The debate over city plans to build and own two combustion turbine power plants, a project Mayor Gavin Newsom has made a last minute effort to alter, shows that public power — and Pacific Gas & Electric Co.’s fear of it — is still a significant issue at City Hall.

Newsom, a past advocate of the project, pulled the plug on its progress May 13. The proposal for the natural gas–fired power plants to handle peak energy demand (called "peakers") was up for approval at the Board of Supervisors until Newsom requested a one-week continuance.

Christine DeBerry, the mayor’s liaison to the board, told supervisors the mayor would use the time to aggressively pursue better options than the peakers, even though it’s an item that spent eight years on the planning block and was approved by the Newsom-appointed San Francisco Public Utilities Commission.

"What can be aggressively pursued in the next week that hasn’t been aggressively pursued in the last few years?" asked Sup. Chris Daly, one of the four supervisors publicly opposed to the plan, questioning DeBerry on why the mayor and his SFPUC hadn’t put forth the best energy project.

"The mayor engaged in a full exploration of the options over the last several years," DeBerry said, but wants to ensure the city is considering all options.

"Are you anticipating there’s going to be a new technological breakthrough in the next several days?" Daly asked before casting the lone vote against granting the continuance. As of the Guardian‘s press time, the plan’s hearing was scheduled for May 20, but sources said June 3 would be more likely. Newsom Press Secretary Nathan Ballard would not confirm whether another continuance would be requested or discuss what alternatives the mayor’s office is pursuing.

But it appears that the new technological breakthrough being pursued by the mayor’s office is actually a retrofit of an older, existing power plant in Potrero Hill, owned by Mirant Corp.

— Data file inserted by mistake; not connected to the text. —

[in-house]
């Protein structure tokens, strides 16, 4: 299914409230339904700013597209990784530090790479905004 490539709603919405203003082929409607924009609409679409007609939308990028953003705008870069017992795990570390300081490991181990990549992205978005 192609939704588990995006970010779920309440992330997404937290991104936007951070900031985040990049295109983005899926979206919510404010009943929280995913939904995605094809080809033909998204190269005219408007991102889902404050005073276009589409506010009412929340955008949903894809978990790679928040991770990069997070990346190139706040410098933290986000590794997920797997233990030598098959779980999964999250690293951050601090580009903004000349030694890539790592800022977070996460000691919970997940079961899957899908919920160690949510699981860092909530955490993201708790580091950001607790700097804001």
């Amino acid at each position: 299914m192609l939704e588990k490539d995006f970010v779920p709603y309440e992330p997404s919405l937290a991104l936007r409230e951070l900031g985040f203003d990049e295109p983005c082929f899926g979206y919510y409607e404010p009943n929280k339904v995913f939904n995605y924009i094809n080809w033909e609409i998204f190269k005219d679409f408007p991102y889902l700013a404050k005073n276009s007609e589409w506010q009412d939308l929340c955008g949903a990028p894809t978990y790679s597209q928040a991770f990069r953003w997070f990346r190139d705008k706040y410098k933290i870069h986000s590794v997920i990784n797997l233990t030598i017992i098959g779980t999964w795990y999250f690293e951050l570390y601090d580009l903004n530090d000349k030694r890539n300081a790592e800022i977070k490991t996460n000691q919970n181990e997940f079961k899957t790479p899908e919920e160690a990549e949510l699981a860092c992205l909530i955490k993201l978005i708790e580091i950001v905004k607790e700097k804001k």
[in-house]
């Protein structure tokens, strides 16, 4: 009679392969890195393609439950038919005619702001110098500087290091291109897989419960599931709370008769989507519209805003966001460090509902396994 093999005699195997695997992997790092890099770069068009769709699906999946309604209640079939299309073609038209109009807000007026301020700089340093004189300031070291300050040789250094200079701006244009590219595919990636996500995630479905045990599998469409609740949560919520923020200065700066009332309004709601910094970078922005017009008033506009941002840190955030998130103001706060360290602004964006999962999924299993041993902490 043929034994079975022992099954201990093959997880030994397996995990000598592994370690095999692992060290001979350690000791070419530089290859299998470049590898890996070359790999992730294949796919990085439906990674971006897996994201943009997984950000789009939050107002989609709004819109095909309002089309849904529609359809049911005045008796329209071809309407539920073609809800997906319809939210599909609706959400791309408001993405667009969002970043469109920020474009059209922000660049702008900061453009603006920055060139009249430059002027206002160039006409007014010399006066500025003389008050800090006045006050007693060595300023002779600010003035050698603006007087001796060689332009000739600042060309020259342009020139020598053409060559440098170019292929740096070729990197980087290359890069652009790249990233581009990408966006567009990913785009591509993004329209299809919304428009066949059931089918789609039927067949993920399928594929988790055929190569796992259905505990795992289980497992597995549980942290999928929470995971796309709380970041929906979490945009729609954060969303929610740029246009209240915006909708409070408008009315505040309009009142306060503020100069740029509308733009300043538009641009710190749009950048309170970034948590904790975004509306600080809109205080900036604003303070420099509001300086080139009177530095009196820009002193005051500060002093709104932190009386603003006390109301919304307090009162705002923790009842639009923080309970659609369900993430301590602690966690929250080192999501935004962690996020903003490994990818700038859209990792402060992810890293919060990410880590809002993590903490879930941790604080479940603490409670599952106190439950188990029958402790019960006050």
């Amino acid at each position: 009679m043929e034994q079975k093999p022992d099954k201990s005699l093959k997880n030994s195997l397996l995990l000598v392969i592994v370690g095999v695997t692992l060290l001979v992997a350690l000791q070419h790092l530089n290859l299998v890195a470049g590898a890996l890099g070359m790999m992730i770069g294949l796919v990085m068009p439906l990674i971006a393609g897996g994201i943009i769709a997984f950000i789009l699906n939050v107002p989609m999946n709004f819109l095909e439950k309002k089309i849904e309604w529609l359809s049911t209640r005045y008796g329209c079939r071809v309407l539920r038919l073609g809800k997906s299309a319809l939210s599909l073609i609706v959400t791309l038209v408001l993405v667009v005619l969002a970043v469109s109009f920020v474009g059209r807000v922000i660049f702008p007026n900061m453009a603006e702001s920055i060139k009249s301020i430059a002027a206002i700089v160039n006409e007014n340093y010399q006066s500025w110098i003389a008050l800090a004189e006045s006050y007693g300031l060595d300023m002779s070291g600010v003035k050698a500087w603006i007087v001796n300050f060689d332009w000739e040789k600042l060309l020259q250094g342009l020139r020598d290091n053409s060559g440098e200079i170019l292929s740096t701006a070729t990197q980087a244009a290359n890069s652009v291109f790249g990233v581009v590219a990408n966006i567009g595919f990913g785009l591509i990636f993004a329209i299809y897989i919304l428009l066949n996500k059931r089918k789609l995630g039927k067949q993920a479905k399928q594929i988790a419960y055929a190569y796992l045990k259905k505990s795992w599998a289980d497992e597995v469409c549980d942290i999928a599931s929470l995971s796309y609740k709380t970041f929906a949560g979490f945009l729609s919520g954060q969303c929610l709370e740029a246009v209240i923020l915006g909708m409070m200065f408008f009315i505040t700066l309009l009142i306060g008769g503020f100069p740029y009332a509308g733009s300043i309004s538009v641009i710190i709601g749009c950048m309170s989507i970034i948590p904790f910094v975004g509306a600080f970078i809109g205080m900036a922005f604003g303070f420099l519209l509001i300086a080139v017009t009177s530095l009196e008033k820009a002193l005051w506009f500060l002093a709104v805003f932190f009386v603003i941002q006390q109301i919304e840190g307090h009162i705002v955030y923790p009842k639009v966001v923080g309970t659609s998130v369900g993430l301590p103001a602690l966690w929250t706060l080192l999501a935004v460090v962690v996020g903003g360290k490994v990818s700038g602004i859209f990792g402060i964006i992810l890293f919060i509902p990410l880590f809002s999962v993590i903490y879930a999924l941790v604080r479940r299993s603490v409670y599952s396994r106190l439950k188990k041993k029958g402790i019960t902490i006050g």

Sam Lauter, representing Mirant on the issue, said the company has been answering questions about a retrofit from diesel to natural gas for its three turbines. Mirant already agreed to close the older natural gas units at its Potrero plant once the $15 million contract, which requires the plant to maintain the reliability of the power grid, is pulled by California Independent System Operator (Cal-ISO). Lauter also said Mirant’s redevelopment of the site for commercial use would still happen if the board decides a retrofit of Mirant is a better deal than building city-owned power plants.

As of the Guardian‘s deadline, no sources could provide any solid numbers on what a retrofit would cost and if pollution would be more, less, or equal to what the city anticipates from the peakers. But, Lauter told us, "The cost is considerably less than the cost of the peakers."

The contract with Cal-ISO could mean that the costs of retrofitting the diesels would be passed on to ratepayers. As for the pollution, Lauter said it’s not an easy answer and depends on how often the units have to run: "It’s not exactly correct to say they’d be less polluting, and it’s not exactly correct to say they’d be more polluting."

Barbara Hale, SFPUC’s assistant general manager of power, agreed there are still many uncertainties about retrofitting Mirant, including permits for the plant, restraints on how much it could operate, exactly how much it would pollute, and if it would even meet Cal-ISO’s demand for 150 megawatts of in-city generation. "I’m told by engineers that when generators go through a retrofit, often their megawatt capacity goes down," Hale told us. Each Mirant diesel unit currently puts out 52 megawatts.

As for other options Newsom requested from the agency, Hale said they’re exploring how to get more demand response and efficiency from the existing grid.

That suggestion comes from Pacific Gas and Electric Co., which actively opposes the city’s peaker plan and sent representatives to meet with Newsom’s staff May 5 (while Newsom was in Israel with Lauter, who said the two did not discuss Mirant or the peakers while overseas), shortly before he sought the delay.